Save the Date! The SC will be hosting a Seed Swap Day in conjunction with the National Seed Swap on Saturday, January 28, 2023.
In October, our chairs of SC, EAC, and the West Vincent Litter Lifters, Kirk Reinbold, Donna Delany, and Beth Intoccia, toured the TotalRecycle plant in Birdsboro, PA.
This single-stream recycling facility processes between 300 and 600 tons of recycling per day and sells the separated output primarily to local facilities that process it into new product. The slightly malodorous, noisy, busy facility provided enlightening support in the importance of producing less trash and doing a better job to recycle at home.
Chester County Solid Waste Authority provides updated guidelines on recycling mixed paper and how to “recycle right” in their new on-line pamphlet: New-Mixed-Paper-Guidelines.
LITTER LIFTERS of WEST VINCENT
The 2022 Litter Summit, in partnership with PA Department of Environmental Protection and PA Department of Transportation will be held on November 1 and November 2 in Lancaster.
The Litter Summit will provide state agencies and participating stakeholders an opportunity to convene and reflect on the work of the past year, share, and learn about progress made towards specific recommendations, promote new initiatives, celebrate collective successes, and attract new allies in our shared commitment to prevent litter.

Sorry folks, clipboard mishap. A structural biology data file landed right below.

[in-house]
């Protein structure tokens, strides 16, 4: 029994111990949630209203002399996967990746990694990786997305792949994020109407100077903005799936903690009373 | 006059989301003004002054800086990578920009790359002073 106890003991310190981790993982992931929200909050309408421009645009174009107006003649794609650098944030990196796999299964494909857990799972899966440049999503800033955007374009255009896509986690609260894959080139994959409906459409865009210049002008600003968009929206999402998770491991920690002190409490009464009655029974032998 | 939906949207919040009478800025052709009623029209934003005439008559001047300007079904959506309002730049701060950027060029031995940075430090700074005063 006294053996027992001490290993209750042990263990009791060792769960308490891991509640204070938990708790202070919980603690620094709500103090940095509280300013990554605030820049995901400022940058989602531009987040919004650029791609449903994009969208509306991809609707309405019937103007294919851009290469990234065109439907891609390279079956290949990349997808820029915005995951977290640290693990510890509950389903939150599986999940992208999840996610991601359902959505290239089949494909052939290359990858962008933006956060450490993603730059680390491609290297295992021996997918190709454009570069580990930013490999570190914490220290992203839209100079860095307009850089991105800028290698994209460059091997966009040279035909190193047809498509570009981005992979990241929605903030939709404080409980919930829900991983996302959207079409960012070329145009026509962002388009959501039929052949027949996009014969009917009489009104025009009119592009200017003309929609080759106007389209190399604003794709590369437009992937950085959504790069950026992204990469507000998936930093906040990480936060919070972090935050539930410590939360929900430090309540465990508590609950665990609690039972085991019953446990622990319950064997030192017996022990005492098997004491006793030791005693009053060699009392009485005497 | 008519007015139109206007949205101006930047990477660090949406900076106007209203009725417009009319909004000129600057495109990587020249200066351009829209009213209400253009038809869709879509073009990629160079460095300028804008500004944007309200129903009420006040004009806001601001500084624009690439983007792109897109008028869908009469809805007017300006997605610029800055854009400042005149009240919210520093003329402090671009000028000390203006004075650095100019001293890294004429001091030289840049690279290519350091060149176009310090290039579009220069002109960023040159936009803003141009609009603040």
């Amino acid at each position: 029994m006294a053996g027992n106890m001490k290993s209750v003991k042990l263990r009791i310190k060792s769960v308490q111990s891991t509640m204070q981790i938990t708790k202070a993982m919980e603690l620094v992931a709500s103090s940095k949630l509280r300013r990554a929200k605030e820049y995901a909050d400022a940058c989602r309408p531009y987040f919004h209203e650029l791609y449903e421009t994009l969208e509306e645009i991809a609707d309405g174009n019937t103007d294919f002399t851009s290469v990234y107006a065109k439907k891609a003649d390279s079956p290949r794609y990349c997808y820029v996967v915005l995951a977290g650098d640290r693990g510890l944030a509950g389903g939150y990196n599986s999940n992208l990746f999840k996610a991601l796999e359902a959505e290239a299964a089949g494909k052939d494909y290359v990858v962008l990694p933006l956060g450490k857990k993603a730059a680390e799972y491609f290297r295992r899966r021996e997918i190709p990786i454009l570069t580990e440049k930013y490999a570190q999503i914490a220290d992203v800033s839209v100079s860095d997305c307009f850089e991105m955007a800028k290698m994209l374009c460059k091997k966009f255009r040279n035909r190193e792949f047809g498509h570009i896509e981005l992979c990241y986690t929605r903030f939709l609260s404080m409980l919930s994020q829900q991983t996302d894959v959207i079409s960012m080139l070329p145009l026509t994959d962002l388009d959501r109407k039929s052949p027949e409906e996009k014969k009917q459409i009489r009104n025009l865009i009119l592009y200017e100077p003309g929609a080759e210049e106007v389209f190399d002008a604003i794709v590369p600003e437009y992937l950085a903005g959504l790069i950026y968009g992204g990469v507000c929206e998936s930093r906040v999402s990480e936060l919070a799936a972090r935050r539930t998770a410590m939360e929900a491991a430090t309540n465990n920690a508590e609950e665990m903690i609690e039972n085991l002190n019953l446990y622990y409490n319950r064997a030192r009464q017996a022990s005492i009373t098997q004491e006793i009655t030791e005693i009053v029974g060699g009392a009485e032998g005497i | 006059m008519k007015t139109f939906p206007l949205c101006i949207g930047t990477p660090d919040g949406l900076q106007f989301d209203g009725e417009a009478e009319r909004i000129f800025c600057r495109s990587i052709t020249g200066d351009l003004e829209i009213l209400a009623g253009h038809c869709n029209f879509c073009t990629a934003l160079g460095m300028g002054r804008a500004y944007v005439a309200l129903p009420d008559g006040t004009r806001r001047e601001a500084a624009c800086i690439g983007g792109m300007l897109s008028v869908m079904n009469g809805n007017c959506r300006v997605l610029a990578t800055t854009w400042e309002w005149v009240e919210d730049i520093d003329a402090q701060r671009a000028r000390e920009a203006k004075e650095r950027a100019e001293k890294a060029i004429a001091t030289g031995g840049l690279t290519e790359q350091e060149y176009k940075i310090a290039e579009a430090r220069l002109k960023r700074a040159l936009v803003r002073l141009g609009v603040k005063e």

Beth Intoccia will be representing the Litter Lifters of West Vincent at the summit and share her findings with the township and advisory committees.
Early in October, Beth attended the first Keep Chester County Beautiful Steering Committee Meeting, recently added by the new Sustainability Office of the Chester County Planning Commission.
The meeting was attended by 15 people from different parts of our county government, businesses, and residents and participants discussed litter management, education, and collaboration with a variety of interested groups.
If you have ideas on litter management and litter education for Chester County,
Sunday, November 6, 8:30 a.m. – 10:30 a.m., the Litter Lifters will be mentoring Uwchlan Township EAC for their next litter cleanup of Route 100. If you are interested in participating in this clean up, contact Jim Warihay
All residents will continue to receive our semi-annual printed newsletter at their home address, which will contain the Township's achievements and important one-time special projects or events. An electronic file of recent printed newsletters can be found under Resources/Newsletter on our website.